During World War II, India and China, both, played a crucial role in halting the progress of Imperial Japan. The present relations of Sino-India relations were mainly due to the three territorial disputes-
1.) Sino-India war of 1962
2.) Chola Incident 1967
3.) Sino-India skirmish 1987


After math of 1962 war[/caption]


  • 1950s

India became the second non-communist country to join hands and establish diplomatic relations with China on 1st January 1950.
This was followed by a lot of debates and discussions, signing a treaty in April 1954, when the famous “eight-year agreement” on Tibet that will become the “The five principal pillars of co-existence in future” or “The Panchsheel” pact was signed. This pact was proposed and signed between the Indian leader Jawahar Lal Nehru and Chinese premier Mao Zedong. Although Nehru had been severely criticised for his naïve act, it was termed to be “best guarantee of security was to establish a psychological buffer zone in place of the lost physical buffer of Tibet.”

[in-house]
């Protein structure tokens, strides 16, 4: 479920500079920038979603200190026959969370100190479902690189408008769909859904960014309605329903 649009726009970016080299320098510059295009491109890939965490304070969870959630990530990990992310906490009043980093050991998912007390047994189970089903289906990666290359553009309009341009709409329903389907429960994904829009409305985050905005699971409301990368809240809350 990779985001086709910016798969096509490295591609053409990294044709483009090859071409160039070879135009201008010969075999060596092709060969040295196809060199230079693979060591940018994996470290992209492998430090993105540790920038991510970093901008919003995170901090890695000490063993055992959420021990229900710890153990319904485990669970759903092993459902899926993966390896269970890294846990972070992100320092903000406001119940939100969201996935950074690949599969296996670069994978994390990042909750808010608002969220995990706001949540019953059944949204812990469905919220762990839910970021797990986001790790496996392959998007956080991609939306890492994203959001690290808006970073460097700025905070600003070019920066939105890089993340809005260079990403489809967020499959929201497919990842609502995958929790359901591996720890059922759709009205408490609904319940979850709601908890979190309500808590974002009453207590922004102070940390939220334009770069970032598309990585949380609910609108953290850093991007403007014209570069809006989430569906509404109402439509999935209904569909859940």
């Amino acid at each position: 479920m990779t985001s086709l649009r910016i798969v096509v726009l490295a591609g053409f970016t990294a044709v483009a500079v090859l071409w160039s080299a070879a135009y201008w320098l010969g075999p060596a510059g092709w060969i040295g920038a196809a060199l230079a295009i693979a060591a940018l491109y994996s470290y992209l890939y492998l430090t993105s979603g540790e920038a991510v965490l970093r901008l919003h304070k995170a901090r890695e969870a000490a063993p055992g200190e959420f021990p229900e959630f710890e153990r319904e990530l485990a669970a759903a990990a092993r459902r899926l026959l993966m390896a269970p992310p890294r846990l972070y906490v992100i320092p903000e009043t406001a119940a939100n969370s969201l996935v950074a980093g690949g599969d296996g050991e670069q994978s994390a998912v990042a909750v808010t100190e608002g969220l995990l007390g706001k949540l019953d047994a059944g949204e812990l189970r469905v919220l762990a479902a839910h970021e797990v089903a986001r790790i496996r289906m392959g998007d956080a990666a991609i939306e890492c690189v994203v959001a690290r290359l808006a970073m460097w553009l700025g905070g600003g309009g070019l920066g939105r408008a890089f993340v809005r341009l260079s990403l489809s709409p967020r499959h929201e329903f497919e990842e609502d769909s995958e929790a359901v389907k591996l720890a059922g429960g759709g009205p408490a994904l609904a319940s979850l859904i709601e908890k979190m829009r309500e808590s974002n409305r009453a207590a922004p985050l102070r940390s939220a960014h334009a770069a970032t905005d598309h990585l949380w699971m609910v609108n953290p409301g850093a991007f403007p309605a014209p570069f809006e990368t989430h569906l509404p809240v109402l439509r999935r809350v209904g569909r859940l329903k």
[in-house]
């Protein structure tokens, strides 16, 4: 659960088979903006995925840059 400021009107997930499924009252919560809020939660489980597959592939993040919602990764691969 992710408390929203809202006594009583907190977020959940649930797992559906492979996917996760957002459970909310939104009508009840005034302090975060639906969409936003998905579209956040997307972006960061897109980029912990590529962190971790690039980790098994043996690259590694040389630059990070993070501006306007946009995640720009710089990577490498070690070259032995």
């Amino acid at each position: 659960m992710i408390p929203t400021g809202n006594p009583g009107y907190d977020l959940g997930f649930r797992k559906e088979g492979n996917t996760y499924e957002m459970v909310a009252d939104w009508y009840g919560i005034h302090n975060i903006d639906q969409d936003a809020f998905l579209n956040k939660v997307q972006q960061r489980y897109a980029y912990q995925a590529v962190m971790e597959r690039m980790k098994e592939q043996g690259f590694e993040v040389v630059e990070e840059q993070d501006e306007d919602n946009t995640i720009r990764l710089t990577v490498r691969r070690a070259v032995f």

This treaty was followed by the famous Hindi slogan of “Hindi-Chini Bhai-Bhai”.
In 1954 itself, India published new maps, which claimed the Aksai region under India's territory, brought a new row of debates from China. In January 1959, PRC premier Zhou Enlai wrote to Nehru, pointing out that no government in China had accepted as legal the McMahon Line, which in the 1914 Simla Convention defined the eastern section of the border between India and Tibet. China claimed 104,000 km² of territory over which India's maps showed clear sovereignty, and demanded "Rectification" of the entire border.



How TIME magazine showed the Panchsheel talks[/caption]

  • 1960s